“They had made me an exile and threatened my life for hinting at the truth.”
Technically born enslaved in Holly Springs, Mississippi in 1862, American Hero Ida B. Wells grew to become known as a vocal journalist, editor, suffragist, and civil rights activist. A Black Woman in a country founded upon the atrocious pillars of slavery and brutality of racism, her life was all but easy.
At the tender age of 16 she was left without parents after yellow fever claimed both of their lives and the life of her youngest sibling. Determined to keep her family from a likely split if they were to enter the foster system, Wells chose to become the primary caretaker of her younger siblings and landed a job as a teacher to earn money. After a few years, Ida decided to move to Memphis with her three youngest siblings, the other two were old enough to make a living on their own, in order to be closer to other family members.
While in Tennessee, she taught during the school year and attended Fisk University - an HBCU located in Nashville - in the summers. All was as well as it could be until one train ride between Memphis and Nashville set her life on a path that generations after benefited from. As she enjoyed the ride that she paid for with her hard earned money, the train conductor approached her and demanded that she’d give up her seat and move to the train’s smoking car. Not one to fold under the pressures of life, nor society, Wells understandably refused to move. She was subsequently removed from the train by force; however, this incident served as the catalyst to spark her career behind a pen as she wrote a newspaper article in regards to this issue for The Living Way.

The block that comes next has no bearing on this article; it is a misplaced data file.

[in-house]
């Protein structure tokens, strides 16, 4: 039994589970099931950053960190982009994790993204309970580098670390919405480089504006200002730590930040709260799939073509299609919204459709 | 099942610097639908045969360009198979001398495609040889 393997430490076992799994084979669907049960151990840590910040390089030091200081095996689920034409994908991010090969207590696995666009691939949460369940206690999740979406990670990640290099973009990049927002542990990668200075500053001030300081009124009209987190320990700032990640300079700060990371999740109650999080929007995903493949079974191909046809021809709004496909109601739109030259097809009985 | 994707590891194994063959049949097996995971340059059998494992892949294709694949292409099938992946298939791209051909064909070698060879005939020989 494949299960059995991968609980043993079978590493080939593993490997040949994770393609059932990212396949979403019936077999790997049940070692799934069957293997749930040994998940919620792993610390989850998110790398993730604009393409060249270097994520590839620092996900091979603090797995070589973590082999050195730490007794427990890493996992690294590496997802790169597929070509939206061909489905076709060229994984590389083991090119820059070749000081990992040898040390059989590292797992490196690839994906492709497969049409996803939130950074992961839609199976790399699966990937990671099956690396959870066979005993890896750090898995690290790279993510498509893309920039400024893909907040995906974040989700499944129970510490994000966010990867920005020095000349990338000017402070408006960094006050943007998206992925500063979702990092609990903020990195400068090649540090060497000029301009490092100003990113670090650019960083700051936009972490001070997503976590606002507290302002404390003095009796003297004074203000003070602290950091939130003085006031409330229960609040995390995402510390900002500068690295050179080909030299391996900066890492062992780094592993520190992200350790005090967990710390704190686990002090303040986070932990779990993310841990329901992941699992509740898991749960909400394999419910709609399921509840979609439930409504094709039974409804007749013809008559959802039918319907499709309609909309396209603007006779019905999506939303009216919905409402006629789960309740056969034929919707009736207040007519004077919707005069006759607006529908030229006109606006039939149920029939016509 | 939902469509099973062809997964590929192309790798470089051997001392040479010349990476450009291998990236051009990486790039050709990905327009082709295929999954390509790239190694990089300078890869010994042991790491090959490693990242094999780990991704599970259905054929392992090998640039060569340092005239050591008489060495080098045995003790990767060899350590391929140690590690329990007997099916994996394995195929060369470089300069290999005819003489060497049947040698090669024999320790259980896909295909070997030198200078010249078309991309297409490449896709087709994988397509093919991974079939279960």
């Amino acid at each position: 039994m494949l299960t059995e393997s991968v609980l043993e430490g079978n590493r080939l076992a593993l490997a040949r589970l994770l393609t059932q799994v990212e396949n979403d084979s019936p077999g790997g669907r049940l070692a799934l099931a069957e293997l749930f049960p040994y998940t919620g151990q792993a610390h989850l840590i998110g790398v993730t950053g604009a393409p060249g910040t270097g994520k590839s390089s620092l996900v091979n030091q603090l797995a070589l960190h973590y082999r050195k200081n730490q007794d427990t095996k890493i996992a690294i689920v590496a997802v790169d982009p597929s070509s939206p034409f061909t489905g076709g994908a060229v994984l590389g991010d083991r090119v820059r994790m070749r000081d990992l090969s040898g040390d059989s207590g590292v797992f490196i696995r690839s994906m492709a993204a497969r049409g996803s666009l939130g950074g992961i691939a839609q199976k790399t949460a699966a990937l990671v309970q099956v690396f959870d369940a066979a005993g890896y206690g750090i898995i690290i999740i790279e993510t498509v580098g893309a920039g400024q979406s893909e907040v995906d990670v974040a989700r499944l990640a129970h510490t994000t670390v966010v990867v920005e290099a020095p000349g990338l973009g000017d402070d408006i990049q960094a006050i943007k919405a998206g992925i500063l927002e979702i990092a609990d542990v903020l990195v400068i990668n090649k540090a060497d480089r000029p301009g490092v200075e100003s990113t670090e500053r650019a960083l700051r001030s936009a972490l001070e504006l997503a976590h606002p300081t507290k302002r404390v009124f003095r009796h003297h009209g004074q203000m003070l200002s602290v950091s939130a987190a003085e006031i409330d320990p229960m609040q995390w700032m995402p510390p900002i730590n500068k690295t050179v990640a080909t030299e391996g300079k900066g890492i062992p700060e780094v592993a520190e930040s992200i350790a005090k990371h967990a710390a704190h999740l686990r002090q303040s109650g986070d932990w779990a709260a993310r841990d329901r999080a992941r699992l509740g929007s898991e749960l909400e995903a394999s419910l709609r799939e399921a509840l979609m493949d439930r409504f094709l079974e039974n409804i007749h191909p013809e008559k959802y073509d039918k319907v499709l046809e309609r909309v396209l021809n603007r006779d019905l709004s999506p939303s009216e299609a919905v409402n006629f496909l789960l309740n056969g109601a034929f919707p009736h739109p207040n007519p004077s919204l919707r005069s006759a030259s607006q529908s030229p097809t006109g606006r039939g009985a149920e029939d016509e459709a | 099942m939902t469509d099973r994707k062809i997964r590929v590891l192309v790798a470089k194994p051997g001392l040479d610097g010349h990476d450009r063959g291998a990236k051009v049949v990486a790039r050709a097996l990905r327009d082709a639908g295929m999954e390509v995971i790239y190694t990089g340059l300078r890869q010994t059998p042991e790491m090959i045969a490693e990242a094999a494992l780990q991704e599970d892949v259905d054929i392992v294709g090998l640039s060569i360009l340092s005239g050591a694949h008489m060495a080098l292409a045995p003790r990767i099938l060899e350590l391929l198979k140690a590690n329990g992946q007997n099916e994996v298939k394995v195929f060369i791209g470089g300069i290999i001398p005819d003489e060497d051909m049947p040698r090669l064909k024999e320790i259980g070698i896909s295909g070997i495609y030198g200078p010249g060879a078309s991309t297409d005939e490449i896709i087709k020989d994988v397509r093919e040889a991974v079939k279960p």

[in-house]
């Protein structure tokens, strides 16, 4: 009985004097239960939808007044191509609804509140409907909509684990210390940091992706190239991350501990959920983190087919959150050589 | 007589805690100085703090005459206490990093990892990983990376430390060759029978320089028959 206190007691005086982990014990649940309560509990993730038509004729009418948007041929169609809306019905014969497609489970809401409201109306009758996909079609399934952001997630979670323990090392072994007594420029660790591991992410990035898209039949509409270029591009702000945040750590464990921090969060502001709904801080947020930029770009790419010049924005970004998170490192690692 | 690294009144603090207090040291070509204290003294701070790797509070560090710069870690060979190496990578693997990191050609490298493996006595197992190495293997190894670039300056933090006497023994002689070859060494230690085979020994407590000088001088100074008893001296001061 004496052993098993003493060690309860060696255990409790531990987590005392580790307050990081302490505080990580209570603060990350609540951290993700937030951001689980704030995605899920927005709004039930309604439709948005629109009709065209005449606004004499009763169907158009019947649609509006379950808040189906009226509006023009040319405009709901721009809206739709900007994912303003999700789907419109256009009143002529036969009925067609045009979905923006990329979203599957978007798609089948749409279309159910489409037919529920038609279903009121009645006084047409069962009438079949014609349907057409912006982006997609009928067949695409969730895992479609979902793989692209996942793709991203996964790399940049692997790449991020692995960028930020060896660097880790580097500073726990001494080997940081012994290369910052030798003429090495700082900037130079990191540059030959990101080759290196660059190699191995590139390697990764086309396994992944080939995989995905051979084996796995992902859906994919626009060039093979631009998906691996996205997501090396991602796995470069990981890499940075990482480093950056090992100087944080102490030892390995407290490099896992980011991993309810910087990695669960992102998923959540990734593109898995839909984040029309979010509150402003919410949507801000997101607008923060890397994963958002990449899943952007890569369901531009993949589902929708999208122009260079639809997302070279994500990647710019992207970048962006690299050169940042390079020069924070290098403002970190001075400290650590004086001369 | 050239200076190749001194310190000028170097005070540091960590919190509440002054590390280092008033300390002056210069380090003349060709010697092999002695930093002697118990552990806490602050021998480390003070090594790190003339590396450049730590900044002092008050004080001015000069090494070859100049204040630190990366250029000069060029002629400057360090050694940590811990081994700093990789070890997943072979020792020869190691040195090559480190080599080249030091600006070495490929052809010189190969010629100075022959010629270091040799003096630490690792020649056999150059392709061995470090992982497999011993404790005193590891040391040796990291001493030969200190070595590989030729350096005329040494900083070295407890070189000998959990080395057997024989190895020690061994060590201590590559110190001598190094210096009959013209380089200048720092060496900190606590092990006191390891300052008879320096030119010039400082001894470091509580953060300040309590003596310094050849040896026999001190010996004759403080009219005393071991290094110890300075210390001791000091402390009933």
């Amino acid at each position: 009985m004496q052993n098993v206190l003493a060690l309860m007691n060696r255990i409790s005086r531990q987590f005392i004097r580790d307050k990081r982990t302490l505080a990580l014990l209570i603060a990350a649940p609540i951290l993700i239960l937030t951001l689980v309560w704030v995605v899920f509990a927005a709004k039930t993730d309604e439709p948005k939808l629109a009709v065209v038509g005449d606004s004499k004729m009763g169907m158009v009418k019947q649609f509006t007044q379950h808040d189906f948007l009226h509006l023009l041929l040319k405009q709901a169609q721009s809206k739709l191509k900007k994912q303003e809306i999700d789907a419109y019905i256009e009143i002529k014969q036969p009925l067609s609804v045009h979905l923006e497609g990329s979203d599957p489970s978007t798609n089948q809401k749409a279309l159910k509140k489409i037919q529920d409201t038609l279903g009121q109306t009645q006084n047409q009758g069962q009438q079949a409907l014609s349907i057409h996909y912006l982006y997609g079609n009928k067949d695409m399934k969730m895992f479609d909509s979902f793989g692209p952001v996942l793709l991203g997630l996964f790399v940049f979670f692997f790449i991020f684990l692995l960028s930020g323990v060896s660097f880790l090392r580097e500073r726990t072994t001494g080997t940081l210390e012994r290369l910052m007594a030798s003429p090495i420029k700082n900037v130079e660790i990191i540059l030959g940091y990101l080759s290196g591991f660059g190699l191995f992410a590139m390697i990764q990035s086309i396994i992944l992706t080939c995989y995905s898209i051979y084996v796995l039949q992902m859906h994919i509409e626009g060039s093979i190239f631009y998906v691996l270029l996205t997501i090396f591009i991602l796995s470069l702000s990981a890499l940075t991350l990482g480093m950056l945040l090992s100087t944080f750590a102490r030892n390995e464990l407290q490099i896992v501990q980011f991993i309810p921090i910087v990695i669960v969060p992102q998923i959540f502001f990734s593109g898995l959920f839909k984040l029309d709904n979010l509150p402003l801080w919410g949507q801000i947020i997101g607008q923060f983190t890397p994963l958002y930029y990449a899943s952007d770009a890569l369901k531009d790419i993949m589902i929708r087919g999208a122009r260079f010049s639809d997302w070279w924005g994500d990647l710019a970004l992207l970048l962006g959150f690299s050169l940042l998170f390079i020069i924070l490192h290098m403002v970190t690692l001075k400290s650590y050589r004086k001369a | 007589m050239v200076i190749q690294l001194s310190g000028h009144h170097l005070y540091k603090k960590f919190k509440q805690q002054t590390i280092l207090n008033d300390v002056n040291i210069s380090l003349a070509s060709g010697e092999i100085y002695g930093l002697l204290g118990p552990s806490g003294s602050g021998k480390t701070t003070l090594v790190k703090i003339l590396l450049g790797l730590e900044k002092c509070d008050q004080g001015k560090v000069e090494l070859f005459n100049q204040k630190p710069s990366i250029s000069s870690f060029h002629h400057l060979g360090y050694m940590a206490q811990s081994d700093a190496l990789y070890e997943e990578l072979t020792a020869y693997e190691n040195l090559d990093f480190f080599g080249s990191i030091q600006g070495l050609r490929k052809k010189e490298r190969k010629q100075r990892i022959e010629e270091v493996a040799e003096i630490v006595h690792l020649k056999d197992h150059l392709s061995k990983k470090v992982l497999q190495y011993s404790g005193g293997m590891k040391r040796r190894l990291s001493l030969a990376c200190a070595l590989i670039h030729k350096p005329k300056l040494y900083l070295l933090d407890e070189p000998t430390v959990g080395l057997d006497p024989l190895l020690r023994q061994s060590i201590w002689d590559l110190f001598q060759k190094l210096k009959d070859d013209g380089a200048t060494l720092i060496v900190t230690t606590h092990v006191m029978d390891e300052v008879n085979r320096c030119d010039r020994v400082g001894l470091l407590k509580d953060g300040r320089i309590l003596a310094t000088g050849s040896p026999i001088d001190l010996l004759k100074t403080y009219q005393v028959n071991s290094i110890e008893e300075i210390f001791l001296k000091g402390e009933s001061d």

The article that she penned led to weekly articles for the newspaper and an editorial position for Evening Star in DC. In 1889, she became the co-owner and editor of Free Speech and Headlight, a newspaper started by Reverend Taylor Nightingale that published articles on racial injustice.
Around the same time a close friend of hers was lynched, which led to the creation of an anti-lynching campaign by Ida, and pushed her to investigate and write about various cases of Blacks that were lynched. Throughout her investigations, she found that claims of Blacks being lynched for assaults on white women were completely inaccurate and concluded that white mobs lynched innocent Blacks when they felt that Blacks gained too much economic and social power - hello Greenwood and the many other Black communities around the United States that met the same fate.
Ida’s campaign took her on tours around the country and twice to Europe. She continued to fight against the racial injustices that blacks experienced and established a number of organizations for Blacks and Women.
From a young age, this American Hero was a fighter. Ida B. Wells has done an unimaginable amount of work for Blacks and, although lesser-known, Women throughout her lifetime, and there is no way that this introduction to her can give complete justice to her legacy. It is up to you to take the time to research the legend of Ida B. Wells!